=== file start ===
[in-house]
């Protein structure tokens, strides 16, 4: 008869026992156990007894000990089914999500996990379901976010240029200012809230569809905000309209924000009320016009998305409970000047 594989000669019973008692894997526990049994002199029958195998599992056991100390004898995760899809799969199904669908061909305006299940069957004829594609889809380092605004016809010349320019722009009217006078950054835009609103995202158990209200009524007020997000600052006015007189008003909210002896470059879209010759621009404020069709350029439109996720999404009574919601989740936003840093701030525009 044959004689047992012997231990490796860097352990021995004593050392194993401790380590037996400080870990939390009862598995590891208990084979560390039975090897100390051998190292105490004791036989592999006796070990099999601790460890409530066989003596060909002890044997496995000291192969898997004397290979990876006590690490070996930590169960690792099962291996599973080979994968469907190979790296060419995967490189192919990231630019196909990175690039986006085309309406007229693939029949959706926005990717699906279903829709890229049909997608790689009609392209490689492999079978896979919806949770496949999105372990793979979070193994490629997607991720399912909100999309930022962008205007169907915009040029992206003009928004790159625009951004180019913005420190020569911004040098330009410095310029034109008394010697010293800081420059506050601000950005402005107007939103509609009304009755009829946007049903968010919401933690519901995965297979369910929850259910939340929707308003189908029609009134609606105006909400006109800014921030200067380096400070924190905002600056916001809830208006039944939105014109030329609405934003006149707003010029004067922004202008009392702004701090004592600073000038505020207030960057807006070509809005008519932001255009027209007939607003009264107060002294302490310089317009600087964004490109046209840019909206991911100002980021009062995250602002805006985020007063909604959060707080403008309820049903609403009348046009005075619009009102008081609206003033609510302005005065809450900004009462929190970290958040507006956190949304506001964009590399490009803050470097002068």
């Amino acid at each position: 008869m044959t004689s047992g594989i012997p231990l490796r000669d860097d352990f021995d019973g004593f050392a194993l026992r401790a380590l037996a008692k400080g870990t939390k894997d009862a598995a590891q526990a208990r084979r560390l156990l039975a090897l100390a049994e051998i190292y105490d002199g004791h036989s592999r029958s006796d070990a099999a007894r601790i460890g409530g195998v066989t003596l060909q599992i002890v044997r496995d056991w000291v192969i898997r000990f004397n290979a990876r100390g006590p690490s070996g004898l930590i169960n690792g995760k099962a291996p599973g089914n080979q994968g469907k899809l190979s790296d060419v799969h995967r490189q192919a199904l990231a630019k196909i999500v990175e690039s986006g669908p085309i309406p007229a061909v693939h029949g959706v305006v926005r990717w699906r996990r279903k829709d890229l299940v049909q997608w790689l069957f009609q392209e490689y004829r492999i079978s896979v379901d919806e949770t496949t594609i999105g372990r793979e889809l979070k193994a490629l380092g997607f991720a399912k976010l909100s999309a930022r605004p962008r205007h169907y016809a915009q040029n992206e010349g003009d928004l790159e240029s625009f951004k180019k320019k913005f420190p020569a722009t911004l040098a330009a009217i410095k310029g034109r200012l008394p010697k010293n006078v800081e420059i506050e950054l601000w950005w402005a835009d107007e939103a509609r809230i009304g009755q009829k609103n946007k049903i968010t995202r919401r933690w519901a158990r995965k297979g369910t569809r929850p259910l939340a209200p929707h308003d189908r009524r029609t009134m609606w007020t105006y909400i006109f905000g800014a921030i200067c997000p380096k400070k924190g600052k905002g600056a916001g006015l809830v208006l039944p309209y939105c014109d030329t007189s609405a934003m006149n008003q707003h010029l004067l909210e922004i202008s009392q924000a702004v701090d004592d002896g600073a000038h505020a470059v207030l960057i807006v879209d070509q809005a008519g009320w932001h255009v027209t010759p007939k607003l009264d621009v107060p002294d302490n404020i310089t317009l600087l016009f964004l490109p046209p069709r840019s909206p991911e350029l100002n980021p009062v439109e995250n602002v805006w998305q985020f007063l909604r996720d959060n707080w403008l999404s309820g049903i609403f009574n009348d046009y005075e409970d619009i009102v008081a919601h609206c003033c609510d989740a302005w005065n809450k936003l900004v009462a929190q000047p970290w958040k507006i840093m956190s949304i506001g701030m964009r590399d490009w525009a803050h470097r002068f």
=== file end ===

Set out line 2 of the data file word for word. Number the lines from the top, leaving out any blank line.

């Protein structure tokens, strides 16, 4: 008869026992156990007894000990089914999500996990379901976010240029200012809230569809905000309209924000009320016009998305409970000047 594989000669019973008692894997526990049994002199029958195998599992056991100390004898995760899809799969199904669908061909305006299940069957004829594609889809380092605004016809010349320019722009009217006078950054835009609103995202158990209200009524007020997000600052006015007189008003909210002896470059879209010759621009404020069709350029439109996720999404009574919601989740936003840093701030525009 044959004689047992012997231990490796860097352990021995004593050392194993401790380590037996400080870990939390009862598995590891208990084979560390039975090897100390051998190292105490004791036989592999006796070990099999601790460890409530066989003596060909002890044997496995000291192969898997004397290979990876006590690490070996930590169960690792099962291996599973080979994968469907190979790296060419995967490189192919990231630019196909990175690039986006085309309406007229693939029949959706926005990717699906279903829709890229049909997608790689009609392209490689492999079978896979919806949770496949999105372990793979979070193994490629997607991720399912909100999309930022962008205007169907915009040029992206003009928004790159625009951004180019913005420190020569911004040098330009410095310029034109008394010697010293800081420059506050601000950005402005107007939103509609009304009755009829946007049903968010919401933690519901995965297979369910929850259910939340929707308003189908029609009134609606105006909400006109800014921030200067380096400070924190905002600056916001809830208006039944939105014109030329609405934003006149707003010029004067922004202008009392702004701090004592600073000038505020207030960057807006070509809005008519932001255009027209007939607003009264107060002294302490310089317009600087964004490109046209840019909206991911100002980021009062995250602002805006985020007063909604959060707080403008309820049903609403009348046009005075619009009102008081609206003033609510302005005065809450900004009462929190970290958040507006956190949304506001964009590399490009803050470097002068």